Fuel is one of the costliest expenses of a road trip, so you'll want to try cutting fuel costs however possible. To be fuel efficient, it's important to first remember that a road trip is a trip and not a race.

If you're not in a rush, then try to drive at fuel-efficient speeds. According to the U.S. Department of Energy, aggressive driving by constantly speeding, accelerating, and braking can lower your gas mileage by 15-30% at highway speeds. When you can, drive in cruise control and reroute to avoid traffic bottlenecks near big cities.

You can also maximize your mileage by packing effectively. Try to avoid overpacking, which will weigh down your car, and try not to haul stuff on your roof to keep your car as aerodynamic as possible. Finally, while not the most popular option for summertime road trips, opt to keep it naturally breezy by turning off your car's air-conditioner, which is a major gas guzzler.

Get creative and campy with accommodations

While there's no way around spending money on gas, you'll have a lot of budgeting options for accommodations. On the higher end, you can choose to stay at a motor lodge, hotel, or Airbnb, but if sticking to a cheapskate mentality, we'd suggest reserving these types of accommodations for urban exploring or when camping isn't an option. However, when you do stay in a hotel, take full advantage of its amenities, such as free breakfast, a hot shower, and fast Wi-Fi. Even the most seasoned traveler can succumb to road-weariness, and by occasionally booking a hotel stay, you can refill your personal gas tank.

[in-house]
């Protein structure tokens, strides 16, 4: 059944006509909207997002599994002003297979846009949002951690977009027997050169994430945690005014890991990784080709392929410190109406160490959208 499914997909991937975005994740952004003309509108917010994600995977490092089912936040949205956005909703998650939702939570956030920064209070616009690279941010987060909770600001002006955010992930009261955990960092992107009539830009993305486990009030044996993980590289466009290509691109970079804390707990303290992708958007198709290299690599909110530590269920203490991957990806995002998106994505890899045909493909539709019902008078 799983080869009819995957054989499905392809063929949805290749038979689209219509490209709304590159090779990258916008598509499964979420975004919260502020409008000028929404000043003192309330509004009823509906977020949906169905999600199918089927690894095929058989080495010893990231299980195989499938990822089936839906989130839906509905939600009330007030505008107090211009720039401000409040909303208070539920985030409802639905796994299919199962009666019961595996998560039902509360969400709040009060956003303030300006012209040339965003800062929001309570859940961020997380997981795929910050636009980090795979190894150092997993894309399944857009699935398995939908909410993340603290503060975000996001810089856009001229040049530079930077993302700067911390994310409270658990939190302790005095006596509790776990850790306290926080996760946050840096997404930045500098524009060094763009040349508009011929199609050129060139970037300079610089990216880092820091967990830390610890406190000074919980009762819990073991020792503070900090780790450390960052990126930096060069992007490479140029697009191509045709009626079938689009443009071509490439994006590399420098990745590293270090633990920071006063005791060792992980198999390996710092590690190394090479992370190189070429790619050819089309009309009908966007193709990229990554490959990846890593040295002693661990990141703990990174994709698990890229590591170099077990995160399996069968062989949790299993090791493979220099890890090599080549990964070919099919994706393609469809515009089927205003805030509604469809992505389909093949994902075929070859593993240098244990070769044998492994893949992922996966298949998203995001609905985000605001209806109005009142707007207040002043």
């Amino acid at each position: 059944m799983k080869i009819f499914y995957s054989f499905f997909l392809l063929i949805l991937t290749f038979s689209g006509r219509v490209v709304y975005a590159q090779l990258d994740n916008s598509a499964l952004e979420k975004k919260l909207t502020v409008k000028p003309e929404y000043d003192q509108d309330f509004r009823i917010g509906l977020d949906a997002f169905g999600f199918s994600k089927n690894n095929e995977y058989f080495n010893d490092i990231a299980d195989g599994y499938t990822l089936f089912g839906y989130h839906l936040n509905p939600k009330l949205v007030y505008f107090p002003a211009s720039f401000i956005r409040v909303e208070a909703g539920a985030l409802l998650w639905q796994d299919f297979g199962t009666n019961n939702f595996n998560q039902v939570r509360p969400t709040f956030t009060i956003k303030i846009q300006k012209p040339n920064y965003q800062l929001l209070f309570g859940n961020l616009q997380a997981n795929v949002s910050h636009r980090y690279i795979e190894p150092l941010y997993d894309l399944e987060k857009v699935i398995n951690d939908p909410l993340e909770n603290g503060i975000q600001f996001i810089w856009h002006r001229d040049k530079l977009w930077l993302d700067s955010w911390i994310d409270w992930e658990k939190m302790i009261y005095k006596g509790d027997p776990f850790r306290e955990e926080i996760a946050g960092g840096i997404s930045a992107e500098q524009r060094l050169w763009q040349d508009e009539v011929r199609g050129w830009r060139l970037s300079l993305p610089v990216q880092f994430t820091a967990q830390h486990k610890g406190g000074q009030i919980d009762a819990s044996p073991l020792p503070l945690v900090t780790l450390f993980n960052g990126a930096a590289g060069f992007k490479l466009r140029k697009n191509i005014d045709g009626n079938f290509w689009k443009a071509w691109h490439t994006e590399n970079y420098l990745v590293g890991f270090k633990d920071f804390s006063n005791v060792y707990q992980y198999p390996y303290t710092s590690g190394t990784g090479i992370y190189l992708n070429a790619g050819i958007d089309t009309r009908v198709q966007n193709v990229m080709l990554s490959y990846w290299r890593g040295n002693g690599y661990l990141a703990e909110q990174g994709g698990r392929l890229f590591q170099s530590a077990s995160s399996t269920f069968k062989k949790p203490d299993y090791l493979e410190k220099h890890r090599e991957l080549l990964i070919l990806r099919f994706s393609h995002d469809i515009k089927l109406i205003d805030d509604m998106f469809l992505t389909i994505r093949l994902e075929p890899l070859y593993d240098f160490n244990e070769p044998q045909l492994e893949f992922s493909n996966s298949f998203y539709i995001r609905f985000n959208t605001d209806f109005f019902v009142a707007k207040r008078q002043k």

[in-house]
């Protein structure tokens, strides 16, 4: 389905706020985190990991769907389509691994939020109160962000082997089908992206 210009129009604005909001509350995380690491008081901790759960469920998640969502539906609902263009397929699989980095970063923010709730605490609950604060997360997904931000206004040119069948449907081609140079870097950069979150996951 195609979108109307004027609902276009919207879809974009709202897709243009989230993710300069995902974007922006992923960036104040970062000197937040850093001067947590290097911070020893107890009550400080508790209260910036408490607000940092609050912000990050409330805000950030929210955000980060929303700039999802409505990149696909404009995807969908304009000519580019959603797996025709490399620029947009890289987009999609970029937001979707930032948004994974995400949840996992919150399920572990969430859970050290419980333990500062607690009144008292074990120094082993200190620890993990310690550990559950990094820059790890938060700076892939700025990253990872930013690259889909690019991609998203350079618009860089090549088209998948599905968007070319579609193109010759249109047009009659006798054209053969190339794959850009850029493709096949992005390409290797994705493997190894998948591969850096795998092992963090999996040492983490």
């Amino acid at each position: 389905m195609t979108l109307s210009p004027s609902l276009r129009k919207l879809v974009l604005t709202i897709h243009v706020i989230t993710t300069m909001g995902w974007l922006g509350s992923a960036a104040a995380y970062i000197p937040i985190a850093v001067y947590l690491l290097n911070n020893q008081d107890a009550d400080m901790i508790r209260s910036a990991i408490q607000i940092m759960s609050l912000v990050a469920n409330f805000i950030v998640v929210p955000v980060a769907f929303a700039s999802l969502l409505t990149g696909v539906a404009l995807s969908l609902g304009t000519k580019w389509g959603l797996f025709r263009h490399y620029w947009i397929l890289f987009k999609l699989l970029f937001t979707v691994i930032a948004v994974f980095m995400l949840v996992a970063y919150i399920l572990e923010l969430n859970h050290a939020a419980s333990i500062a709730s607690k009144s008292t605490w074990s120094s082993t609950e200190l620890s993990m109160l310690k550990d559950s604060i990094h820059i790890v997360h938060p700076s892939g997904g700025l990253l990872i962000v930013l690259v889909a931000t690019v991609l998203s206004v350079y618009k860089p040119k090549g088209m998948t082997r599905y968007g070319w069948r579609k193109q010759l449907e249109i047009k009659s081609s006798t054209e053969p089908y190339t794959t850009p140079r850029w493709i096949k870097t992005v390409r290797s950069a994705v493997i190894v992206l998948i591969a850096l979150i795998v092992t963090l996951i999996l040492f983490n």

That said, due to its cost, staying exclusively at hotels isn't in the cheapskate's handbook. Fortunately, the road offers plenty of options. Camping is a surefire way to lower the cost of your road trip, and there are plenty of places to camp for free. You can typically camp for free on state forest land and national forest land, and if you're road-tripping to the western part of the United States, you can camp for free on Bureau of Land Management (BLM) land.

But if you'd like access to bathrooms, grills, and other amenities, then national and state parks typically charge to camp on government-run campgrounds. As a bonus cheapskate tip, if you plan on routinely visiting national parks, you can save money by purchasing the National Park's America the Beautiful Pass versus paying for admission at individual parks. 

Eat, drink, and be merry (within reason)

Your road trip will present all kinds of fun opportunities for eating, drinking, and exploring. And that's the point! However, you'll need to be super-smart when it comes to spending money on meals and entertainment. One night at a bar with locals can completely derail your next week's accommodation or grocery budget. While splurging is splurging, there are plenty of ways to enjoy yourself without breaking the bank.

First, be smart about eating out. While trying regional cuisine is part of the fun, it's also expensive, so visit restaurants during lunch or happy hour to save money. Otherwise, prepare your own meals. A well-packed cooler and boxes of non-perishables are road trip must-haves. 

Secondly, when exploring somewhere new, get creative to avoid tourist-tiered expenses. Search for free events and concerts, visit a farmer's market, or explore the area's parks, trails, and natural attractions. Even things like tastings and tours at local breweries and wineries will typically cost you less than a night out.

While there's nothing wrong with splurging on occasion, thinking outside the box is part of the allure of road-tripping. By planning creatively and exploring on a budget, you're also sure to meet other like-minded cheapskates on the road, which is arguably one of the best parts of road trip adventures.